Despite the differences, there are common themes through all these stereotypes. One that emerges across almost all groups is the sense that today’s children, for all their influence and possessions, have much less freedom and autonomy than previous generations. Fewer and fewer are allowed to play outdoors, with traffic, paedophiles, bird flu and other tabloid scare-stories perceived as far greater threats than previously.
But even among the most driven, controlling of parents there exists a nostalgia for a “free range” childhood. Yet, in general, brands have been slow to spot this. Apart from Persil with its “Dirt is Good” campaign, very few brands have championed a “let them just be kids” approach.
Symbolic of the emerging zeitgeist, The Dangerous Book for Boys, a 1950s-style “how to'” manual on catapults, tree-houses and conkers, is on its way to becoming a bestseller.
Because children adopt so many trends so quickly, there is a tendency to think trends are all that matter; to divide children into “leaders” and “followers”. Brandhouse WTS research, however, shows surprising numbers of children rejecting the leader/follower theory.
Many children say they don’t care about brands and labels, 20% say they don’t care about games and possessions, a third don’t collect the things that others are collecting and 60% don’t care what car the family has. What’s more – somewhat paradoxically – some of the most powerful trends turn out, upon analysis, to have originated not with popular “style-leader” children, but with “outsider” children who explicitly reject trends.
It’s convenient to think of these nonconformists as geeks or outsiders who just don’t “get it” or “anti-fashion explorers” who do, but who want to do their own thing. There is, in reality, quite often common ground between them in the inner-directed, nonconformist way they see the world. At times the two “outsider” groups are one and the same.
It can be hard for brands to achieve wholehearted adoption by one or other type – and, with the dynamics of child culture, harder still to stay popular. Once an “explorer” brand is picked up by the leading-edge mainstream “persuaders”, explorers move on. Then the followers adopt it and the persuaders move on. Suddenly, it just isn’t cool any more. If some geeks keep using it, that factor only hastens its demise elsewhere.
Some brands manage to find themselves a place in child culture and stay there for years, or decades – Coca-Cola has managed more than a century. While these may catch fleeting fashion well enough, the seat of their appeal is deeper. What they do is tell stories that address the fundamental themes of being young and growing up. Fashions change, but a powerful story stays relevant not just for months but for years or generations.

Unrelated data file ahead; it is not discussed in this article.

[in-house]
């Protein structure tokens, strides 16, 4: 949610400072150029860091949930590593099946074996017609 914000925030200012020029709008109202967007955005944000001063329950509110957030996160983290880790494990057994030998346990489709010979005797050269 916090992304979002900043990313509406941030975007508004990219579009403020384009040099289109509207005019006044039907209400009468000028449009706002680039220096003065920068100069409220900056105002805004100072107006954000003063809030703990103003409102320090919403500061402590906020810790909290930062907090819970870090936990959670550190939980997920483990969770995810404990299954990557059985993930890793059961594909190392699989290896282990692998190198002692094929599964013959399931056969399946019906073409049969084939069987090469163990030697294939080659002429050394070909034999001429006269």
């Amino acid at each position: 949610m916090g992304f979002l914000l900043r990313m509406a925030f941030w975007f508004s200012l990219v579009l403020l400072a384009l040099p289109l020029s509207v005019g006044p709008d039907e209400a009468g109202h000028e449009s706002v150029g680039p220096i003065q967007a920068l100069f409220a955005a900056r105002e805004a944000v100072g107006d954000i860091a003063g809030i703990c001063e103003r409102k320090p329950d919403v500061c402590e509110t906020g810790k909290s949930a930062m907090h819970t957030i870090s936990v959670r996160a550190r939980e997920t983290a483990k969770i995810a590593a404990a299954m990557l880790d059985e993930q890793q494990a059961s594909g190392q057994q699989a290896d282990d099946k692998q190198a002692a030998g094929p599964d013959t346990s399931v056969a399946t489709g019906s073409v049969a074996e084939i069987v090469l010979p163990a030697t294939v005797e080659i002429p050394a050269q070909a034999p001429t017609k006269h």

Children will always discover the pleasure in being naughty as they go through their early years and will always respond to stories and brands that tell them about it, from Just William to Dick and Dom, to Tango’s Orangeman. Substantial numbers of teens will always, feeling like awkward skinny misfits, respond when told that actually that’s a rather cool and attractive thing to be. Witness icons from David Bowie and Marilyn Manson to – in the world of brands – Lynx Click.
The world of children and their parents is ever changing, shaped by the age’s prevalent kinds of parents and children. However, for parents of almost all kinds the appeal of a free-range childhood is strong – even if they are too worried, or too controlling, to act on it. For children of almost all kinds, the details of this season’s trends and fashions do matter – sometimes if only so that they can be rejected – but the underlying stories they tell matter much more and are far more useful in building strong and lasting brands.
Tessa Moore, vice-president of marketing, Walt Disney International EMEA
As a mother myself, I am only too aware of the challenges of parenting in the 21st century. Naturally parents have different approaches – no one size fits all. Furthermore, as every parent knows, no two children are the same, so it should come as no surprise that some are more willing to explore, some are “persuaders” while others are happy to follow.
Maybe it’s not that children are any different from yesteryear, or that they have greater or lesser independence than in our day. They just have many more entertainment choices than most of us ever had. Our job at Disney is to understand what they want and ensure we give it to them how and where they want to consume it, by offering the best quality entertainment options for families. Research such as this helps us to identify what those could be.
Storytelling remains our heartland and we must now “serve up” our stories through myriad channels. From recent successes such as Narnia: The Lion, The Witch and the Wardrobe to Little Einsteins, the common thread is a strong storyline and great characters.
We must remember that modern children, despite the new and innovative options for entertainment, are the same as they ever were.